Archive for January 2010

Beauty, by Roger Scruton

January 27, 2010

This exquisite little volume on esthetics marries form to function. The unusual octavo size, the glossy pages, the photos of examples discussed in the text make it a pleasant experience.

Scruton avoids saying what beauty is. Instead, he treats the phenomenology of beauty–human, natural, everyday, artistic beauty. He also examines beauty’s negative–pornography and kitsch. Titian’s Venus of Urbino is erotic; Boucher’s Blonde Odalisque is nearly pornographic. Murillo’s Immaculada approaches kitsch; today’s garden gnomes are the real thing.

Regietheater production of Mozart’s Die Entführung aus dem Serail at the Berliner Komische Oper demonstrates the “flight from beauty.” To Scruton, the production’s deliberate shocking images, entirely at variance with the work itself, come from a childish abhorrence of the beautiful. For the same reason that children delight in loud burps and potty humor, the opera director imposes ugliness on a beautiful work out of fear of its real power. Scruton calls it desecration.

Throughout, Scruton defends a tradition of beauty and rationalism. Yet his view does not exclude Beaudelaire and Schoenberg. He explains:

“The modernists feared that the aesthetic endeavour would detach itself from the full artistic intention, and become empty, repetitious, mechanical and cliché-ridden. It was self-evident to Eliot, Matisse and Schoenberg that this was happening all around them, and they set out to protect an endangered aesthetic ideal from the corruptions of popular culture. This ideal had connected the pursuit of beauty with the impulse to consecrate human life and endow it with a more than worldly significance. In short, the modernists set out to reunite the artistic impulse with its underlying spiritual aim. Modernism was not conceived as a transgression but as a recuperation: an arduous path bacd to a hard-won inheritance of meaning, in which beauty would again be honoured, as the present symbol of transcendent values. This is not what we see in the consciously ‘transgressive’ and ‘challenging’ art of today, which exemplifies a flight from beauty, rather than a desire to recover it.”

Scruton may or may not be particularly original in this short book, but he lays out his esthetic with confidence. A list of some the images in the book give an idea of what he considers examples of beauty: S. Maria della Salute, St. Paul’s, a Palladian window, Bergman’s Wild Strawberries, Barber’s Adagio for Strings, Whistler’s Nocturne in Grey and Blue, Michelangelo’s Laurentian library, the Titian and Boucher, a golden Buddha, a table setting.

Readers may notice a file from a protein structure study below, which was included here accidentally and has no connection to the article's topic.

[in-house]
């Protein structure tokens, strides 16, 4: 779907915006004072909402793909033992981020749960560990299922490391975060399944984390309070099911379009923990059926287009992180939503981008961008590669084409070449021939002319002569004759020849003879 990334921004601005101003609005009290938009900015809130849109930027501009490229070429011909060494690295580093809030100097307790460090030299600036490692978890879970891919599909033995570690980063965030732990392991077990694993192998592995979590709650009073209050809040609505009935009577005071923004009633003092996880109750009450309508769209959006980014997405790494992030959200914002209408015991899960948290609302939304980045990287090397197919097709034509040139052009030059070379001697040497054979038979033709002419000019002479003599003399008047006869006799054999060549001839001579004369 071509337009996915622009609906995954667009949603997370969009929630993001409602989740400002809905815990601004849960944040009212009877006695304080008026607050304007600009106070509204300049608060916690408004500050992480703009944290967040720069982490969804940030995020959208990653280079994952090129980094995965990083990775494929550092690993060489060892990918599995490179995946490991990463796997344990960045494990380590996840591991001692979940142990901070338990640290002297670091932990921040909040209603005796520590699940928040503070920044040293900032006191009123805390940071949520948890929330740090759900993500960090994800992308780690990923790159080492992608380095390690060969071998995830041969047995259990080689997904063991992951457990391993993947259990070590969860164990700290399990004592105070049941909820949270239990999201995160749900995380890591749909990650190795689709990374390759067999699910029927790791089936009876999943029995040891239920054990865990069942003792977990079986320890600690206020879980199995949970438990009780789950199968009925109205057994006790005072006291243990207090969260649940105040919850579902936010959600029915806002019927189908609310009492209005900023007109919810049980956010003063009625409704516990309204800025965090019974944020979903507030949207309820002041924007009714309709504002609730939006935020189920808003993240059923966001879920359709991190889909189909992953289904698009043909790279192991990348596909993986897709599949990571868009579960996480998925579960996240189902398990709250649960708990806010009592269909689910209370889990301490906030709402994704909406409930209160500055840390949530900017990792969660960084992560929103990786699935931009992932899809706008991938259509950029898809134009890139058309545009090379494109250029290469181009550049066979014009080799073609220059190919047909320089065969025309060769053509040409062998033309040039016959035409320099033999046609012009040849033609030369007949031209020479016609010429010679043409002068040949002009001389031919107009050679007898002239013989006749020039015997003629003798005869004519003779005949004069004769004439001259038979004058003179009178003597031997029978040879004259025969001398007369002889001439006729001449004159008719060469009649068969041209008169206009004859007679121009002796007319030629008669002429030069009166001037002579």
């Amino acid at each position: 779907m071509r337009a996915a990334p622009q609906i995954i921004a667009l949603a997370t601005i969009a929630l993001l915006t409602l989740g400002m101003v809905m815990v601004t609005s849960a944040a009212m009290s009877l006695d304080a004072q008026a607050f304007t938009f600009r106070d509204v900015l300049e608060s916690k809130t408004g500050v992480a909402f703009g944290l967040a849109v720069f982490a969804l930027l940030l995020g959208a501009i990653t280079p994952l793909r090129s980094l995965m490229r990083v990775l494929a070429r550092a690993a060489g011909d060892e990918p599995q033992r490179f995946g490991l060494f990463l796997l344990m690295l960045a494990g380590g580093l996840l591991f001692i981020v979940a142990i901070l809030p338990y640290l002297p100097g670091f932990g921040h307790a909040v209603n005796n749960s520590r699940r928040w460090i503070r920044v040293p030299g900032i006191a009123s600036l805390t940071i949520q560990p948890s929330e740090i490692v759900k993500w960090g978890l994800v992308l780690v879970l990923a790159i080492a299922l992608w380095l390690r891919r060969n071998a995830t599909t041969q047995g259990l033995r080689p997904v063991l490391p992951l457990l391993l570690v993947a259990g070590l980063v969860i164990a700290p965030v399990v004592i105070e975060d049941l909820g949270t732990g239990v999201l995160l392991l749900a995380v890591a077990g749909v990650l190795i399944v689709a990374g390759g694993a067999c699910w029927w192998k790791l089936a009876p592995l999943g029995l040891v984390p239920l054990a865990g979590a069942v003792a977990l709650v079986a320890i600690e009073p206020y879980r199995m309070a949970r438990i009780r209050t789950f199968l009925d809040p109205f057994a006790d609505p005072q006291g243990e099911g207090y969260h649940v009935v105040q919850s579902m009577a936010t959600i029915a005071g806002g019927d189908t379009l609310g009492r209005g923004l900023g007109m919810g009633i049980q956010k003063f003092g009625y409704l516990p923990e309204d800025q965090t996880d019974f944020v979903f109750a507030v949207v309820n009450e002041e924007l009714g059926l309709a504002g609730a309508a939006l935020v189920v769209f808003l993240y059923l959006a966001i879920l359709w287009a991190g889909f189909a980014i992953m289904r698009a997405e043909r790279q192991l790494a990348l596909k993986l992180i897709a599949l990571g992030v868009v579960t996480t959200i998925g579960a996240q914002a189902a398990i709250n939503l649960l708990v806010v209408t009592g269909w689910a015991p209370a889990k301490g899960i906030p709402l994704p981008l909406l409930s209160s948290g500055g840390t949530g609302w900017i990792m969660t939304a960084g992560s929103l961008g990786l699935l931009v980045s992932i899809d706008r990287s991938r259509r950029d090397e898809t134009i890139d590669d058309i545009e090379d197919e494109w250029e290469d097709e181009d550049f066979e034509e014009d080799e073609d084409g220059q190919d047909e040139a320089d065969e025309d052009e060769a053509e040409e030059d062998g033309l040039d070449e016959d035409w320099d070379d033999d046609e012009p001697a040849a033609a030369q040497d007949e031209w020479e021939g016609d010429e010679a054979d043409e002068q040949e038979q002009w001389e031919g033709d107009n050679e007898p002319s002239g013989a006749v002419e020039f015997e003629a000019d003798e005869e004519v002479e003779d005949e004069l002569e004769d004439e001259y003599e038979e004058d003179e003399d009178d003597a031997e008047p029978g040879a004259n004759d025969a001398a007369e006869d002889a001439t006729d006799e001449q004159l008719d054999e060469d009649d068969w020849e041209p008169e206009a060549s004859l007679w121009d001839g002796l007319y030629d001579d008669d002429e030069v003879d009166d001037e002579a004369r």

The book generally does not invoke other esthetic theorists in the text, but provides a section on Further Reading at the end. A lighter touch would have made the book more delightful. I missed Wilde.


The Sun in the Church: Cathedrals as Solar Observatories, by J.L. Heilbron

January 9, 2010

Astronomers who wanted to lay down a marker to watch the movement of the sun through the year needed a large, open, but secure space to do it. Cathedrals and other large churches answered the need. The author never explains how this got started, but from the sixteenth to the eighteenth centuries, meridian lines were carefully laid down in churches. This required painstaking placement of a hole high in the wall to let in the sunlight, as well as exact placement of the meridian line. The traditional orientation of churches along an east-west line, with a north-south transept, had something to do with the choice of churches to house this work, though the churches were not built with astronomy in mind, at least not with making observations. Building a church to face the rising sun as an aspiration in worship would not quite meet the astronomer’s need for precision. The meridian line might have to run up a pillar. Meridians were placed in Rome and Venice, Padua and Milan, Paris and Marseilles. They can be seen today if you pay a visit.

For church purposes, the meridian lines helped in measuring the year to define movable feasts; identifying dawn, noon, and midnight, to fix the times of divine office and of feasting and fasting; and specifiying the occurrence of twilight. Civic purposes included regulation of clocks. For astronomers, the meridian lines could be used to measure the lengths of the day and the year; to measure the declination and apparent diameter of thee sun, the motion of the North Star; the obliquity of the ecliptic; the latitude; and the right ascension of stars and planets.